The company was also beginning to manufacture what were called grown-junction germanium transistors under the direction of engineer Mark Shepherd. He had attended a 1951 Bell Labs symposium on transistor technology with Haggerty, where he listened to a Teal workshop on growing semiconductor crystals. In early 1952, after much wheedling and cajoling by Haggerty, TI purchased a patent license to produce transistors from Western Electric Co., AT&T’s manufacturing arm, for $25 000. By the end of that year, it was already manufacturing and selling them under Shepherd’s leadership.
Early the next year, Teal was back in Dallas organizing TI’s research department. Haggerty had hired him to build a team of scientists and engineers that could generate enough ideas and technologies to keep the firm poised at the leading edge of the exploding semiconductor industry. Teal was up to the challenge. He was introverted and difficult to work with, but also smart and stubborn. These qualities had served him well at Bell Labs, where he pursued his crystal-growing research in the late 1940s, working doggedly after hours with almost no support from management. Perhaps most important, this pioneering research had made him a minor celebrity in the fledgling industry, which would prove crucial in hiring bright young people for a group he had to create from scratch. “We could never have attracted the stable of people that we did without him,” Shepherd admitted in a 1993 interview. “And we got some really outstanding scientists in those days.”
Among his new hires was Willis Adcock, like Teal a physical chemist with a Ph.D. from Brown University, in Providence, R.I. He had been working for a natural gas company in Oklahoma and joined TI early in 1953. Adcock began leading a small research group focused on the task of fabricating “grown-junction silicon single-crystal and small-signal transistors that would meet military environmental conditions,” according to Teal, who viewed this as the principal short-term goal for his new research department.
It was no easy task at the time. Because of a high melting temperature of 1415 °C and its great reactivity, the molten silicon from which crystals are drawn interacts with just about any crucible that can contain it. Even fused quartz slowly reacts with the melt, contaminating it with oxygen and other impurities that subsequently find their way into the silicon crystal, degrading its electrical performance. And most of the silicon samples then available from suppliers came with substantial impurities.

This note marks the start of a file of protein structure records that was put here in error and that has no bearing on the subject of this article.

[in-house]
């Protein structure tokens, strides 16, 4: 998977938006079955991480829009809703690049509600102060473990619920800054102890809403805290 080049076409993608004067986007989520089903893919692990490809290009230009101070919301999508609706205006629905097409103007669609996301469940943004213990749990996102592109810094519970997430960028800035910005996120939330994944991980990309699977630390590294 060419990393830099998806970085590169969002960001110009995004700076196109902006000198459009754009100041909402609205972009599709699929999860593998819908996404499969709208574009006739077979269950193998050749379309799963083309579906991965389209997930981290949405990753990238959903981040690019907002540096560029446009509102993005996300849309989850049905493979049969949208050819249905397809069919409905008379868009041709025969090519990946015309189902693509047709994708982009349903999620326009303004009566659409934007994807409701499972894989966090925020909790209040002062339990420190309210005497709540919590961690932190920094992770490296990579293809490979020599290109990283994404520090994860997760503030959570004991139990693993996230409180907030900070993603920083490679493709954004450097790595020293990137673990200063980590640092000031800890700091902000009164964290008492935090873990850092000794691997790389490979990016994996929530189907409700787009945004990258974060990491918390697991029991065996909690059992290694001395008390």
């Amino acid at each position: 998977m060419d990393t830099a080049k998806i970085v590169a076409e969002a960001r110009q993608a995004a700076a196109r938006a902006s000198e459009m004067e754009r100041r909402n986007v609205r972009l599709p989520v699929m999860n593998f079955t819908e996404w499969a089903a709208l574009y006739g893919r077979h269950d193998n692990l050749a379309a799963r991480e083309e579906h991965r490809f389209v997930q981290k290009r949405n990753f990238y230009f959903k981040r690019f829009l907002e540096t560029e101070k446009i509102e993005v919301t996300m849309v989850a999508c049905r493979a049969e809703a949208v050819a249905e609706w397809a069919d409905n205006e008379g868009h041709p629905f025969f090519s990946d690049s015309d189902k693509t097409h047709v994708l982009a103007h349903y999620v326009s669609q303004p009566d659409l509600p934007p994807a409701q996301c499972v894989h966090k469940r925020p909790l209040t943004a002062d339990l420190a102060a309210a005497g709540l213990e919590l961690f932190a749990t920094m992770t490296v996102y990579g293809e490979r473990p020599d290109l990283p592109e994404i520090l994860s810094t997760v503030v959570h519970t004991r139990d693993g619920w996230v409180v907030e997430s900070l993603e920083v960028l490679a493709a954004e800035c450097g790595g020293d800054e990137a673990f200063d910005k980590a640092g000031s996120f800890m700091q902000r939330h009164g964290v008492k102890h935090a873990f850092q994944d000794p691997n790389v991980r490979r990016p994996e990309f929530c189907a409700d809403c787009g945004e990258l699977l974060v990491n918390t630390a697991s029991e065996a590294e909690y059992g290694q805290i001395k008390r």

Unlike germanium, which could be purified using zone-refining techniques so that impurities could be reduced to about one part per billion, the purest silicon available in those days had much higher levels. And while silicon pn junctions had been fabricated for more than a decade, ever since Russell Ohl first achieved this feat at Bell Labs in 1940, making a successful npn or pnp junction transistor from this semiconductor material was far more difficult. [See “The Origins of the pn Junction,” IEEE Spectrum, June 1997.] The main problem was the extinction of so-called minority carriers (electrons in p-type or holes in n-type layers) due to impurities in the base layer. Electrons will easily “recombine” with holes at any impurity centers within the base. Consequently, too few of these minority carriers could survive while crossing this daunting bridge between emitter and collector to achieve sufficient current gain, or amplification, in silicon. The only solution to this problem, other than struggling to purify the silicon, was to make the base layer extremely thin so that the minority carriers would have some chance of making it from one side to the other.
Adcock, Teal, and their team wrestled with these problems for over a year. Then, in April 1954, using a special, high-purity silicon purchased from DuPont at $500 a pound, they managed to grow a suitable npn structure with an emitter region carefully doped to enhance current gain and a p -type base layer about 1-mil (25 micrometers) thick. Cutting a half-inch (1.27-centimeter) bar from this crystal and attaching electrical contacts on the morning of 14 April, Adcock’s group prepared to test it. Soon Haggerty got an excited call from Teal urging him to come see a demonstration. A few minutes later, “I was observing transistor action in that first grown-junction transistor,” Haggerty recalled at TI’s 25th-anniversary celebrations in 1979. It was a defining moment for the budding semiconductor company. Realizing that another company might well achieve the same breakthrough, Teal hurriedly wrote a paper for presentation at the Dayton conference. And held his breath after Bell Labs announced the silicon solar battery later that month.